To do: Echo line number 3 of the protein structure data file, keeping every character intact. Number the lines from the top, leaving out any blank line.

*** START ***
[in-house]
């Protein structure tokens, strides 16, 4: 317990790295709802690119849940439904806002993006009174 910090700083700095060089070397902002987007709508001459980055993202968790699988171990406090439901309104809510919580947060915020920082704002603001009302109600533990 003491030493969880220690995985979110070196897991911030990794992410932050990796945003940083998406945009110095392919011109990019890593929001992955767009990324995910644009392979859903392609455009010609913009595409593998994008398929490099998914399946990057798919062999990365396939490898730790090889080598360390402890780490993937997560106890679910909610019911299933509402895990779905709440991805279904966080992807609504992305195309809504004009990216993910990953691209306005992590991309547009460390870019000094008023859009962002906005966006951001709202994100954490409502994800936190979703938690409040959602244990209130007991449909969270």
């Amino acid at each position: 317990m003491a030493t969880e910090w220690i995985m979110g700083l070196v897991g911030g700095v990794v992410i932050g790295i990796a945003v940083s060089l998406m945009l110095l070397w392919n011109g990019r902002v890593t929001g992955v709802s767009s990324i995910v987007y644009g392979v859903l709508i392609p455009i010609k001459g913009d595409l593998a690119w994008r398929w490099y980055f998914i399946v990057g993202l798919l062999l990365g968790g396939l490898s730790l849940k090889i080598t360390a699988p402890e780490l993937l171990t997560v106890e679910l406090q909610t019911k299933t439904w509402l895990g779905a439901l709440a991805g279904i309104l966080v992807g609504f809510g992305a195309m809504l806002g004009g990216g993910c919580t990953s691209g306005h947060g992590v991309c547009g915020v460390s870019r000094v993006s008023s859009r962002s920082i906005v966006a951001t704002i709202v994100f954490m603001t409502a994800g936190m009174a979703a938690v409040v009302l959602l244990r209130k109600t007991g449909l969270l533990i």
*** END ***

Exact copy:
């Amino acid at each position: 317990m003491a030493t969880e910090w220690i995985m979110g700083l070196v897991g911030g700095v990794v992410i932050g790295i990796a945003v940083s060089l998406m945009l110095l070397w392919n011109g990019r902002v890593t929001g992955v709802s767009s990324i995910v987007y644009g392979v859903l709508i392609p455009i010609k001459g913009d595409l593998a690119w994008r398929w490099y980055f998914i399946v990057g993202l798919l062999l990365g968790g396939l490898s730790l849940k090889i080598t360390a699988p402890e780490l993937l171990t997560v106890e679910l406090q909610t019911k299933t439904w509402l895990g779905a439901l709440a991805g279904i309104l966080v992807g609504f809510g992305a195309m809504l806002g004009g990216g993910c919580t990953s691209g306005h947060g992590v991309c547009g915020v460390s870019r000094v993006s008023s859009r962002s920082i906005v966006a951001t704002i709202v994100f954490m603001t409502a994800g936190m009174a979703a938690v409040v009302l959602l244990r209130k109600t007991g449909l969270l533990i």